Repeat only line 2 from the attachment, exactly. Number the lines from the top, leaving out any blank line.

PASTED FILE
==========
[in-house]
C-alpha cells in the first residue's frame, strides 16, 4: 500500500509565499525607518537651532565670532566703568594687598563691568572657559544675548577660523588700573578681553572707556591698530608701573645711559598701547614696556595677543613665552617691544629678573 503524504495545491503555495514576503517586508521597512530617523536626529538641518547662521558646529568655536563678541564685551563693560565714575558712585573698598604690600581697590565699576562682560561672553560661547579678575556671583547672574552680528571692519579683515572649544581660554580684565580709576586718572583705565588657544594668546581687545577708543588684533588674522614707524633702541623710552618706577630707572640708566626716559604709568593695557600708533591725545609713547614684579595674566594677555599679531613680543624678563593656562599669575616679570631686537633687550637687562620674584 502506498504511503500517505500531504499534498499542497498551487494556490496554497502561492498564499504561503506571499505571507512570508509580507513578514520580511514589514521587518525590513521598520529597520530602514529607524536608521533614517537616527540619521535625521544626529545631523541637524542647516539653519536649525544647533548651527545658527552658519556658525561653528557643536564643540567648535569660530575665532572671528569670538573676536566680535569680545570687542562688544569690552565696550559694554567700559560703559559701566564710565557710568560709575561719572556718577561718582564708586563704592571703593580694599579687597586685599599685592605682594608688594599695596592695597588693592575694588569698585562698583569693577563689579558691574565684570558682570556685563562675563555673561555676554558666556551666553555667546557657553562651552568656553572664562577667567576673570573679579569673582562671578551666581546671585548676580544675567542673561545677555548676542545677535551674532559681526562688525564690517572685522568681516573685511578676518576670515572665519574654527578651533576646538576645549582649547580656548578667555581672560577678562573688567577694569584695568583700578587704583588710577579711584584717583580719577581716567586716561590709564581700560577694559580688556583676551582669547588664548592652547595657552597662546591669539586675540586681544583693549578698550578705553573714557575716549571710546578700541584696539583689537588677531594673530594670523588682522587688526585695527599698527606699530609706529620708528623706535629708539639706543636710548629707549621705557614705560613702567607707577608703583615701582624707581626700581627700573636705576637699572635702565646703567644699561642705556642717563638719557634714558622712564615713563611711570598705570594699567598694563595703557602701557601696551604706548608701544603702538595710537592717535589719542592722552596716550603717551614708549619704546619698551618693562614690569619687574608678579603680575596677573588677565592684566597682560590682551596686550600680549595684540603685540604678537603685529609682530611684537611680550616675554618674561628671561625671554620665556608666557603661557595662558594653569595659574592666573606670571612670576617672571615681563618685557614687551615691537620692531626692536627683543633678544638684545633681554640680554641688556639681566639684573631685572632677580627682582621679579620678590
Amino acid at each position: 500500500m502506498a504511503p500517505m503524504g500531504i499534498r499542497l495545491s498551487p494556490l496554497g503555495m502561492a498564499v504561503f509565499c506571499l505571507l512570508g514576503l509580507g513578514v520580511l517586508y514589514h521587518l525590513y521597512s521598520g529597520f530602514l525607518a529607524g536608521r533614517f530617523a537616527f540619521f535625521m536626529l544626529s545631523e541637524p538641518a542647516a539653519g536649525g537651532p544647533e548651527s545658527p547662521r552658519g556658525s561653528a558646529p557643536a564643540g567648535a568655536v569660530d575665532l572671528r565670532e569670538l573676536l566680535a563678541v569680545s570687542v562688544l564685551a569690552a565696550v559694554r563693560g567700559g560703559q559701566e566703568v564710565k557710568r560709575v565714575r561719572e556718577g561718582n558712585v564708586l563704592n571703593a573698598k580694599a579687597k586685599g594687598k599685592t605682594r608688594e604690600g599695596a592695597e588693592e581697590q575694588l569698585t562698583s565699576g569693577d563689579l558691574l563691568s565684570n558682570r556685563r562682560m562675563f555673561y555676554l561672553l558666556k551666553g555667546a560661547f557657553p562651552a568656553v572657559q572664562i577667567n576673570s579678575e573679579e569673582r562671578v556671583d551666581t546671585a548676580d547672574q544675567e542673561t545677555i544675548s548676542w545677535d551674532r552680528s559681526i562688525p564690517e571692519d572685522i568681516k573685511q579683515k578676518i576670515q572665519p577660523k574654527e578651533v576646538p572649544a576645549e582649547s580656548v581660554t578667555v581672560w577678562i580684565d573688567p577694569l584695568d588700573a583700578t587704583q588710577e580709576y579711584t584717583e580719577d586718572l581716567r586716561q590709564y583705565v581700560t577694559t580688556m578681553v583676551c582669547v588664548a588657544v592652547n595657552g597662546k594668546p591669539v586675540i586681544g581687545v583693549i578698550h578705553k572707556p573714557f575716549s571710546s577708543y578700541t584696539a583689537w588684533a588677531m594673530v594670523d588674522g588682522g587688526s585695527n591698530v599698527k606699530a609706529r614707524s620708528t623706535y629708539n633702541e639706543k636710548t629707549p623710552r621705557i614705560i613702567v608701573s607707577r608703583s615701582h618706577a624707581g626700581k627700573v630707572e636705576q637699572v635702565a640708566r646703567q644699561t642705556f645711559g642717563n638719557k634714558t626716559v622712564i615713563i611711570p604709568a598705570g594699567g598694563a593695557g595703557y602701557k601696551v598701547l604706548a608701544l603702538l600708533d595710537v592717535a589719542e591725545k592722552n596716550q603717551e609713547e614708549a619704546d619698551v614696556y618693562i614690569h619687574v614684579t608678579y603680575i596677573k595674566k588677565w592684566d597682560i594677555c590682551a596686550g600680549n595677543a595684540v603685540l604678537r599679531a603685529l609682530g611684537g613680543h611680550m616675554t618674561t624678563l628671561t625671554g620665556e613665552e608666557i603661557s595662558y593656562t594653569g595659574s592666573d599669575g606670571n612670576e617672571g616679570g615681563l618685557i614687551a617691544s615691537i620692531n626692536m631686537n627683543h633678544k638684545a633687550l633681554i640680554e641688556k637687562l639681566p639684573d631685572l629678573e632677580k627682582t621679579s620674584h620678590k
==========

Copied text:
C-alpha cells in the first residue's frame, strides 16, 4: 500500500509565499525607518537651532565670532566703568594687598563691568572657559544675548577660523588700573578681553572707556591698530608701573645711559598701547614696556595677543613665552617691544629678573 503524504495545491503555495514576503517586508521597512530617523536626529538641518547662521558646529568655536563678541564685551563693560565714575558712585573698598604690600581697590565699576562682560561672553560661547579678575556671583547672574552680528571692519579683515572649544581660554580684565580709576586718572583705565588657544594668546581687545577708543588684533588674522614707524633702541623710552618706577630707572640708566626716559604709568593695557600708533591725545609713547614684579595674566594677555599679531613680543624678563593656562599669575616679570631686537633687550637687562620674584 502506498504511503500517505500531504499534498499542497498551487494556490496554497502561492498564499504561503506571499505571507512570508509580507513578514520580511514589514521587518525590513521598520529597520530602514529607524536608521533614517537616527540619521535625521544626529545631523541637524542647516539653519536649525544647533548651527545658527552658519556658525561653528557643536564643540567648535569660530575665532572671528569670538573676536566680535569680545570687542562688544569690552565696550559694554567700559560703559559701566564710565557710568560709575561719572556718577561718582564708586563704592571703593580694599579687597586685599599685592605682594608688594599695596592695597588693592575694588569698585562698583569693577563689579558691574565684570558682570556685563562675563555673561555676554558666556551666553555667546557657553562651552568656553572664562577667567576673570573679579569673582562671578551666581546671585548676580544675567542673561545677555548676542545677535551674532559681526562688525564690517572685522568681516573685511578676518576670515572665519574654527578651533576646538576645549582649547580656548578667555581672560577678562573688567577694569584695568583700578587704583588710577579711584584717583580719577581716567586716561590709564581700560577694559580688556583676551582669547588664548592652547595657552597662546591669539586675540586681544583693549578698550578705553573714557575716549571710546578700541584696539583689537588677531594673530594670523588682522587688526585695527599698527606699530609706529620708528623706535629708539639706543636710548629707549621705557614705560613702567607707577608703583615701582624707581626700581627700573636705576637699572635702565646703567644699561642705556642717563638719557634714558622712564615713563611711570598705570594699567598694563595703557602701557601696551604706548608701544603702538595710537592717535589719542592722552596716550603717551614708549619704546619698551618693562614690569619687574608678579603680575596677573588677565592684566597682560590682551596686550600680549595684540603685540604678537603685529609682530611684537611680550616675554618674561628671561625671554620665556608666557603661557595662558594653569595659574592666573606670571612670576617672571615681563618685557614687551615691537620692531626692536627683543633678544638684545633681554640680554641688556639681566639684573631685572632677580627682582621679579620678590